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5: “Love you to the bone” and other songs

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pp. 103-130

A study of early Cantopop (Cantonese popular) songs1 suggests that syllable structure may play a contributing role in both the choice of the tempo of a melody, and its emotional and specifi cally humorous effect. Of specifi c interest in this chapter are checked, or...

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6: A “new” phenomenon of Chinese cinema

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pp. 131-148

The history of the Chinese so-called “Happy-New-Year” comic movie ...

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7: Spoofing (e’gao) culture on the Chinese internet

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pp. 149-172

Imagine it is 16 December 2008 and you’re in your university dorm room in Beijing Normal University’s (BNU) Zhuhai campus in Guangdong province sweating bullets over a standardized test that you need to pass to get your communications degree. The national College English Test-Band 4 (CET-4) is less than two weeks away and the stakes are high. In this economy, your chances...

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8: Humour in new media

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pp. 173-192

Surfi ng the net in 2006, China’s youth would instantly have recognized the fi gure staring sidelong at them in the spoof poster for Pirates of the Caribbean Two (2006): the puffy face and suspicious eyes could only be...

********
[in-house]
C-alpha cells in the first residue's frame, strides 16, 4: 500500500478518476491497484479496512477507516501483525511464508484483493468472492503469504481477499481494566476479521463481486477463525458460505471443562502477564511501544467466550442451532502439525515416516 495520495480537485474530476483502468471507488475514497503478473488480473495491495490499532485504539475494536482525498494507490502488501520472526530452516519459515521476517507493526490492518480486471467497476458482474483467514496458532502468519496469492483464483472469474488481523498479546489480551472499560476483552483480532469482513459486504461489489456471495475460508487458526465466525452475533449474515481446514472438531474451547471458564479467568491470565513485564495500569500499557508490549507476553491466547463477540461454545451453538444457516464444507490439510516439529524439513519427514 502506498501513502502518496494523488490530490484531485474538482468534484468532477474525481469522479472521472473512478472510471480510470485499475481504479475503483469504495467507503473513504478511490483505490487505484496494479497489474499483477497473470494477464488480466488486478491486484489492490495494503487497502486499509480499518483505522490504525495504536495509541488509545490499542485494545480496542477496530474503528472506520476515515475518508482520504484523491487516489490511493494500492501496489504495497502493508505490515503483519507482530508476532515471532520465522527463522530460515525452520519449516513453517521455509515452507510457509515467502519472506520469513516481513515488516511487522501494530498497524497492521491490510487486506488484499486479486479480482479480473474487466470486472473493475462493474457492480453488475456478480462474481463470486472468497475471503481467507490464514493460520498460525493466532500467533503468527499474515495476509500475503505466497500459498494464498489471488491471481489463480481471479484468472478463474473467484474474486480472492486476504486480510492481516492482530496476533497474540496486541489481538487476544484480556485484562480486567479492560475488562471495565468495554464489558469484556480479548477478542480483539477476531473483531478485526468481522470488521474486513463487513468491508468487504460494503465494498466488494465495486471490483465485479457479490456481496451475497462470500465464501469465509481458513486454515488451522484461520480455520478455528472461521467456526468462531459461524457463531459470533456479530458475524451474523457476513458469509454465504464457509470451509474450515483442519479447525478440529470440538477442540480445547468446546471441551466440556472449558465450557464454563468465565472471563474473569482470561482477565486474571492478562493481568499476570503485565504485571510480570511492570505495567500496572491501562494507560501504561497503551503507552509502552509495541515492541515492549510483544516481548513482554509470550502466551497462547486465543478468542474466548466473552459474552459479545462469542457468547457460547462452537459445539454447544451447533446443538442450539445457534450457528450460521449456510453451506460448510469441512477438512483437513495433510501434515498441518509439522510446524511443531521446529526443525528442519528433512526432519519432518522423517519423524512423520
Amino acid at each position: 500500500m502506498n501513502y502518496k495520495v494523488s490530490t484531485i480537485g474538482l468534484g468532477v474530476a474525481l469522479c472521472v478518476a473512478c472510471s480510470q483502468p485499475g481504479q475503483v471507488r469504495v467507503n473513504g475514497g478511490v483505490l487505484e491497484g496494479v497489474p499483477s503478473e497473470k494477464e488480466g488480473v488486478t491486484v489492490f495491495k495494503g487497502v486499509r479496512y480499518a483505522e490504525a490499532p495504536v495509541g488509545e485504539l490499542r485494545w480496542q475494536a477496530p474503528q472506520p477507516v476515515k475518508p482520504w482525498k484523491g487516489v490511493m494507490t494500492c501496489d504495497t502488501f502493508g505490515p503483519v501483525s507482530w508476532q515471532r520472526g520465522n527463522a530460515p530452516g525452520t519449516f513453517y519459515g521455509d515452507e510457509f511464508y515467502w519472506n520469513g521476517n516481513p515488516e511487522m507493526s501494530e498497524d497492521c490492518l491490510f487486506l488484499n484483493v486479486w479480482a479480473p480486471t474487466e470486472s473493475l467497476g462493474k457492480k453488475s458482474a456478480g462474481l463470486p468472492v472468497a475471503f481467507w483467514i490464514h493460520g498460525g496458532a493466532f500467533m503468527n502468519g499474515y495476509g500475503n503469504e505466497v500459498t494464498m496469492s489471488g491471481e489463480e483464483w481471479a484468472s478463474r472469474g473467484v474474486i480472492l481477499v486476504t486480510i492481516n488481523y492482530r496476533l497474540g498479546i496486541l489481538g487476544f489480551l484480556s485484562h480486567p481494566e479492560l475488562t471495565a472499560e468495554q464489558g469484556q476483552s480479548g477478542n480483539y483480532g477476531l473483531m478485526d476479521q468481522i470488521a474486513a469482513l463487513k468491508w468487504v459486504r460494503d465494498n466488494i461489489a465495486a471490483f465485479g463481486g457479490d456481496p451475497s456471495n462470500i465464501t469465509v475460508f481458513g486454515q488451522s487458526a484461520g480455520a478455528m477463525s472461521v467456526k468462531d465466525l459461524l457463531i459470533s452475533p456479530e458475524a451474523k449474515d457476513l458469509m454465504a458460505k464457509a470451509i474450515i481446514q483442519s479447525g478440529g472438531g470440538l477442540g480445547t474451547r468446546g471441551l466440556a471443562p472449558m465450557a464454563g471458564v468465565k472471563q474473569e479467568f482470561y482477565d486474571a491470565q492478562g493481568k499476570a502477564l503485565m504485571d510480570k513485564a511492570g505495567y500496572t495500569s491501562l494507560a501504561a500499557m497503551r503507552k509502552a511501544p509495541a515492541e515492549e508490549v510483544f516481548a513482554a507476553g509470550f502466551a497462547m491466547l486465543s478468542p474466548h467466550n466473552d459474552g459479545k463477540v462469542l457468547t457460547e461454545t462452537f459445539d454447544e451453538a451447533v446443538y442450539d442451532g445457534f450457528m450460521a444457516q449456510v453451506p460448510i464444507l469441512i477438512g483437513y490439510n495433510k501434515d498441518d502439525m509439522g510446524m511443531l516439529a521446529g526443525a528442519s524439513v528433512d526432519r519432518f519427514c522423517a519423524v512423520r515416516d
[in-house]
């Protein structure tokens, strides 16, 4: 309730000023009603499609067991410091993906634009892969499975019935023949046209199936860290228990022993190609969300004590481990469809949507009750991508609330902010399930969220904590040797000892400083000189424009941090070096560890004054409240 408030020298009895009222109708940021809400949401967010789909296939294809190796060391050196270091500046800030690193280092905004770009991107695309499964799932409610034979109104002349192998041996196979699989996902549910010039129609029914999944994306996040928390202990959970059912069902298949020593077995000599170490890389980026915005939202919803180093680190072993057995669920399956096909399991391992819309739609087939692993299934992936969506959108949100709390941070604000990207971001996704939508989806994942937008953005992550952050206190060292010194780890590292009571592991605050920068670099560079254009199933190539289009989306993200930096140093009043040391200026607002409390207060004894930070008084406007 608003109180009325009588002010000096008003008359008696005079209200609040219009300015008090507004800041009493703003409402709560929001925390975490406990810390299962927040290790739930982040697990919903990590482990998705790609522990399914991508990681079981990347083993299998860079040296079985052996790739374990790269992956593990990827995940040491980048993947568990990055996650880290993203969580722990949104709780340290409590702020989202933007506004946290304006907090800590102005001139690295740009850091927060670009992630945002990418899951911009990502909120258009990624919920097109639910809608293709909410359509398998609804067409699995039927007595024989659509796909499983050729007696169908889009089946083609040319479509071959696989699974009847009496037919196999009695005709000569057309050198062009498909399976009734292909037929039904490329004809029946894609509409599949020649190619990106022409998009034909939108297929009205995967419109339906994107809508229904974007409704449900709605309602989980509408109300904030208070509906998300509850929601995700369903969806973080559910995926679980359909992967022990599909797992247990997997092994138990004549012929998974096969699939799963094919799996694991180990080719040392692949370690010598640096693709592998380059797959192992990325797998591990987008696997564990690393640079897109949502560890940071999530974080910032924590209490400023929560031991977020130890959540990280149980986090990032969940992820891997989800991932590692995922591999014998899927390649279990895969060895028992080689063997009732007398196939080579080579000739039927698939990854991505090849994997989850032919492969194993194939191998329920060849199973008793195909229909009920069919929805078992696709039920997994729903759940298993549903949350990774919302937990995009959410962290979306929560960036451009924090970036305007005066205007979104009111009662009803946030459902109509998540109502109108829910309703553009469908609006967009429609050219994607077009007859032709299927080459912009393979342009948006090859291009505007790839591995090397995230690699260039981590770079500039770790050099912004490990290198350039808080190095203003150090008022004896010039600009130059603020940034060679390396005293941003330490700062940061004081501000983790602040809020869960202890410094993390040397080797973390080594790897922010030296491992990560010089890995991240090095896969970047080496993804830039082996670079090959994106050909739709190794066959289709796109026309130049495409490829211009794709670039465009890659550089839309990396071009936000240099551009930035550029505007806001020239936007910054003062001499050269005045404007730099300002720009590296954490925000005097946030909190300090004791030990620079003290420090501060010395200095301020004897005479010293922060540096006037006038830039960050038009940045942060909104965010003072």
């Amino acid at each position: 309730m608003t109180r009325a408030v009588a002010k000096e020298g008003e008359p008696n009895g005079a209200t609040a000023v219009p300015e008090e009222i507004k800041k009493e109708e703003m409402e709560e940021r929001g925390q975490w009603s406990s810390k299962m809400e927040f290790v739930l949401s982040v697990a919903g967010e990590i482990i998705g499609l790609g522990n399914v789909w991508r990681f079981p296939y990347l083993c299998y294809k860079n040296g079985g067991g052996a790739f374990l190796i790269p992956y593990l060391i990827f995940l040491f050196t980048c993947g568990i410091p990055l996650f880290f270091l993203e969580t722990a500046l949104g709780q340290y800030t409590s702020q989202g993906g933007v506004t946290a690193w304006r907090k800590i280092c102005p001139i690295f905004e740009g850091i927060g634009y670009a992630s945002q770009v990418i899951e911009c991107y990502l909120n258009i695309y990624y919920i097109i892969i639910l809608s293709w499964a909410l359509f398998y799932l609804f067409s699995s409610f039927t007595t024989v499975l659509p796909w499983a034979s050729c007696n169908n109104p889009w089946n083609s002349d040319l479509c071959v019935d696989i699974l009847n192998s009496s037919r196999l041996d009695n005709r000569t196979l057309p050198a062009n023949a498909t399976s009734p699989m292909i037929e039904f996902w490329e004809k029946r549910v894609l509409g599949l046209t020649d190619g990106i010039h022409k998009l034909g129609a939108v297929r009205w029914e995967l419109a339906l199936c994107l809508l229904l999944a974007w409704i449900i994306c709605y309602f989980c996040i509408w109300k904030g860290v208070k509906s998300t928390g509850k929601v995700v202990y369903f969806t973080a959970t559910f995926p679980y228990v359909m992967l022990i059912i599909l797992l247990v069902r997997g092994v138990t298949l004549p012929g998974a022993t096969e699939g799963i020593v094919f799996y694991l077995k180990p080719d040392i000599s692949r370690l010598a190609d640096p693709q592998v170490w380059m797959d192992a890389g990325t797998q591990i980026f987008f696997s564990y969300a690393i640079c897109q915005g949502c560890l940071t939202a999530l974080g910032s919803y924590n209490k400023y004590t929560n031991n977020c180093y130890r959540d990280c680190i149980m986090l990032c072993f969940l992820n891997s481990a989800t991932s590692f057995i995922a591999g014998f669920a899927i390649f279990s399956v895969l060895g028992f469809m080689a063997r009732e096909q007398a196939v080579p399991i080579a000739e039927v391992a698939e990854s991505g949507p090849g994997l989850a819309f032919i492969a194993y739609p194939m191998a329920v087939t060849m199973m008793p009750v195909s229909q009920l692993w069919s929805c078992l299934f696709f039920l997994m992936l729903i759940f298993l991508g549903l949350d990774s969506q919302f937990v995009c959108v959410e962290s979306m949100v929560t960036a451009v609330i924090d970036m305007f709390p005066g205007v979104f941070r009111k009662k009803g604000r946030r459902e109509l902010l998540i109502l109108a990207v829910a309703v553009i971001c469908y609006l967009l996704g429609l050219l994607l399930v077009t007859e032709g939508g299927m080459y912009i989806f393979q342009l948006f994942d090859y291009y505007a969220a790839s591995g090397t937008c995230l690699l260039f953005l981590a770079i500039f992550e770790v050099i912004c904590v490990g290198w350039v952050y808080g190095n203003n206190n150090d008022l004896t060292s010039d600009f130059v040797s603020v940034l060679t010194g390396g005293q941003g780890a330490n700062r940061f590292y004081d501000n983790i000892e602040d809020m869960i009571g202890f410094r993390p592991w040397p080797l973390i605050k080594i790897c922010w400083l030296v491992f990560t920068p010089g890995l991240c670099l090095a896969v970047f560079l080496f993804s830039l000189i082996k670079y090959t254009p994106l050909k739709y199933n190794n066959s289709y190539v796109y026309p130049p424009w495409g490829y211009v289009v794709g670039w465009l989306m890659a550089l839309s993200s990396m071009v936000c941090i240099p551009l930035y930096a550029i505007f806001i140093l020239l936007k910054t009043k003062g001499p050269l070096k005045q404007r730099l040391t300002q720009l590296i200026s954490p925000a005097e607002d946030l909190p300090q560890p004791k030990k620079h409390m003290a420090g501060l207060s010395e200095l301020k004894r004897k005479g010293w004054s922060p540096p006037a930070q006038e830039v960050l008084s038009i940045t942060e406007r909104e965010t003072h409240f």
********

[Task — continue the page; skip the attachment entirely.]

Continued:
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9: Chinese concepts of humour and the role of humour in teaching

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pp. 193-214

In considering the history of humour and terminology about humour in both the West and China, this chapter relies on more general studies elsewhere, in order to focus on the terminology and role of humour in teaching and behavioural contexts. In 2002, Willibald Ruch’s important study of humour and personality psychology posited two defi nitional categories. The first regards humour as only...

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10: Laughing at others and being laughed at in Taiwan and Switzerland

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pp. 215-230

Laughter is an innate emotional expression in human beings, accompanied by a distinct facial and vocal pattern.1 It plays an important role in the daily life of people. In the psychological literature, laughter frequently has been regarded as an expression of maturity. For example, one of the founding fi gures of American personality psychology, Gordon Allport,2 notes that a mature person “participates...

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11: Freedom and political humour

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pp. 231-254

The last two months of 2008 marked the thirtieth anniversary of the commencement of China’s reform and opening-up policy. Tons (literally) of articles and commentaries were published both within and outside China about this historic event, all in an understandably serious tone. Here, I wish to pick up a lighter dimension of the profound and dramatic changes through which China has so ...


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pp. 255-306


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pp. 307-342


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pp. 343-348

Image Plates

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pp. Plate1-Plate 16

E-ISBN-13: 9789888268054
Print-ISBN-13: 9789888139231

Page Count: 388
Illustrations: 30 colour and 19 b/w illus.
Publication Year: 2013

Edition: 1